The lounge in the new tower (in which we stayed both last year and this) is a very nice space. Evening snacks are substantial, and breakfast offerings are good — continental offerings plus eggs made to order — although admittedly after day 2 the choices bored me.

Example of the evening spread:

And of breakfast:

The hotel has a nice pool area that’s been mostly deserted the times I’ve passed by.

Ultimately the service failure which began my stay colored my view of the hotel. Nonetheless, it will probably be my choice again the next time I’m in Singapore unless I need to be elsewhere in the city.

That’s largely because everything about the hotel is certainly fine — the upgrades, the club lounge, the property itself — and because it’s not obvious there’s any hotel that is going to be substantially better without also being at a materially higher price point. Which makes the Grand Hyatt Singapore still my go-to.

What’s your go-to hotel in Singapore?


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About Gary Leff

Gary Leff is one of the foremost experts in the field of miles, points, and frequent business travel - a topic he has covered since 2002. Co-founder of frequent flyer community Milepoint.com, emcee of the Freddie Awards, and named one of the "World's Top Travel Experts" by Conde' Nast Traveler (2010-Present) Gary has been a guest on most major news media, profiled in several top print publications, and published broadly on the topic of consumer loyalty. More About Gary »

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Comments

  1. Thanks for the review Gary. I just posted questions about this hotel on your other thread so this is very timely.

    I’m wondering with all the snafus, if it is a smart choice for me since I’m arriving at 2a. Other Diamonds have reported being treated well, but you sure weren’t.

  2. We LOVE the Fullerton Hotel. It is around the corner, somewhat, from the Bay. It is on the river and they have a wonderful lounge, hotel and amenities. Although we did not use points, I used the purchase eraser from the Capital One cared I had when they matched our 100,000 with another credit card program. Best use of the points I had with Capital One.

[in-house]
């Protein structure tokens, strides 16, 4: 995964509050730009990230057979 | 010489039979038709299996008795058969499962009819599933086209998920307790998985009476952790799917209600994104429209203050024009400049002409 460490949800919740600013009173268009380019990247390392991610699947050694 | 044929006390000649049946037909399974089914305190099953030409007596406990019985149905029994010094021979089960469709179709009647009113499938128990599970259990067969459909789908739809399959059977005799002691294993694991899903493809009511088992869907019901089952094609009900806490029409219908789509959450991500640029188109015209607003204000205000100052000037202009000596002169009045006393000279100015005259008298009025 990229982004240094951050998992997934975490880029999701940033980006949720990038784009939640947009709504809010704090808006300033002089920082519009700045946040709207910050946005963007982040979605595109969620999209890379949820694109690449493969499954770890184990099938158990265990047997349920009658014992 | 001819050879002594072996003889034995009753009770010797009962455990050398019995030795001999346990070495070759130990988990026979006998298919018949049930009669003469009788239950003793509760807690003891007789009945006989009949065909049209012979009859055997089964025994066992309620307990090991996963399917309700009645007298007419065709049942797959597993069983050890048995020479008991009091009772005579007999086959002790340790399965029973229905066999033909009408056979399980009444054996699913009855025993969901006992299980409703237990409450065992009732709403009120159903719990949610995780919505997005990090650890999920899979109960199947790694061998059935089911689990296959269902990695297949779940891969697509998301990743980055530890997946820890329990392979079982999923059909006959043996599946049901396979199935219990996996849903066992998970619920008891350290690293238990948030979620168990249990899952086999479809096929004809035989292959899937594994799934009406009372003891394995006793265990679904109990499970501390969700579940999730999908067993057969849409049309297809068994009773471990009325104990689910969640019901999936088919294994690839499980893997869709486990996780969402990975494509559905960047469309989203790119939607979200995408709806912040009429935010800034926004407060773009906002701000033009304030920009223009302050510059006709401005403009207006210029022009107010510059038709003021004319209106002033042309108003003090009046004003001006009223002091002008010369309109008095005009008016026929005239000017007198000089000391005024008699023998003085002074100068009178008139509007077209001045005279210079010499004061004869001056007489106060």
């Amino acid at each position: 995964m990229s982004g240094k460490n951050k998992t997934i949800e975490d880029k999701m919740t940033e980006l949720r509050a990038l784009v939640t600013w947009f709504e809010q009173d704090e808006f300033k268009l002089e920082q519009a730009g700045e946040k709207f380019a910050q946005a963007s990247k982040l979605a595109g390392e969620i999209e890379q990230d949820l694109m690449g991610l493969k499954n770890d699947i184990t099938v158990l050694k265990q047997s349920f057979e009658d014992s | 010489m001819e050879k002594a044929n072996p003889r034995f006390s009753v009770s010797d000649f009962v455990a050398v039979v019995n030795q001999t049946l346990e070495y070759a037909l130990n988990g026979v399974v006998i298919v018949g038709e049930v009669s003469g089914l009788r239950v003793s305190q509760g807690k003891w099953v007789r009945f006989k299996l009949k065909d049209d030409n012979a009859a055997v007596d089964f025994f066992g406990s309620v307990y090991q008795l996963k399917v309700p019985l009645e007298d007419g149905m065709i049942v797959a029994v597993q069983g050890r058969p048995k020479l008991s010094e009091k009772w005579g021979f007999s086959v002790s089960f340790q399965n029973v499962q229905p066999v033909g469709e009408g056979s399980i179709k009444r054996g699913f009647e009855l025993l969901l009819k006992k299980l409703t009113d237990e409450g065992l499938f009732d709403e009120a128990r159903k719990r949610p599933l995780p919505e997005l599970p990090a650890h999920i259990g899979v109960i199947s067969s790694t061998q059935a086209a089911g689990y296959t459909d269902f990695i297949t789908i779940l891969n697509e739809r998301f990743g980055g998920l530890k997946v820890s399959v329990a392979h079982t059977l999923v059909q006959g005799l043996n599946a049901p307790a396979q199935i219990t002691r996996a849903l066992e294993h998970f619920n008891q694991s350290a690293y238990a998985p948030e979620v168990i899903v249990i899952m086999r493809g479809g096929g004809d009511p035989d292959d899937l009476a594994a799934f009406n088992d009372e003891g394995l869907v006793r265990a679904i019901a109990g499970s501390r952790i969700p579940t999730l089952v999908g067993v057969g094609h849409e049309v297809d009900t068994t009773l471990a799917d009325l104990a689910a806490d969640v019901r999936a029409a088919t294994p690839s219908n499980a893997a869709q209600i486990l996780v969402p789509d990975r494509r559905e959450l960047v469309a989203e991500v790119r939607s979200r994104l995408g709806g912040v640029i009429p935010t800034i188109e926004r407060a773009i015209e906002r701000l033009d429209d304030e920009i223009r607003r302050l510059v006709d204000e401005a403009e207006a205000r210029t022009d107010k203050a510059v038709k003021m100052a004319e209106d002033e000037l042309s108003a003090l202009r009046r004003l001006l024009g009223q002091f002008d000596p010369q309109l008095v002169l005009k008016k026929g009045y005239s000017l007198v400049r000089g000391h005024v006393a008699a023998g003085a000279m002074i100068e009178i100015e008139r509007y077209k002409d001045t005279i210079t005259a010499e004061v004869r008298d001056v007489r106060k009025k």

3. Very honest review Gary. I had some similar service let downs about a month ago. Failed pick-up & strange check-in and lengthy check-in experience which I did not appreciate arriving at the hotel after 2AM.

    I like the property but the staff and the management of the the hotel are utterly clueless.

    My next trip to SIN is in December, hopefully the new Westin will be open by then. I’m going to give it a try.

  4. I always stay at the Marriott — I think its nearly across the street. The hotel is right over the MTR, and in the center of everything. Their exec lounge is good, although not the best I’ve visited (but certainly better than Ren. Seoul for example).

  5. @Meow,

    Since you arrived at the same time I’m arriving, do you mind clarifying a) how you got to the hotel at that hour; b) did they allow you to have a late checkout because of that AM arrival; and c) what was the rest of your stay like except for the lengthy check-in?

    Thanks.

  6. I’ve stayed several times at the St. Regis & while the hotel is gorgeous there were some service blunders made by housekeeping & the spa. (My expectation was 5 star service but the reality was 4 star service……although I have been spoiled by Taj Palaces in India where excellent service on all levels is an art form/normal.)

    I’ve actually had some really good stays at the Changi Crowne Plaza but I had realistic expectations so I wasn’t disappointed.

  7. My favorites are the Fullerton and the Marina Bay Sands because of the pool. I have also had enjoyable stays in the Conrad.

  8. this was the same hotel featured in Anthony Bourdain’s Layover and No reservations. He actually rates the hotel breakfast as one of the only hotel breakfasts worth bothering with.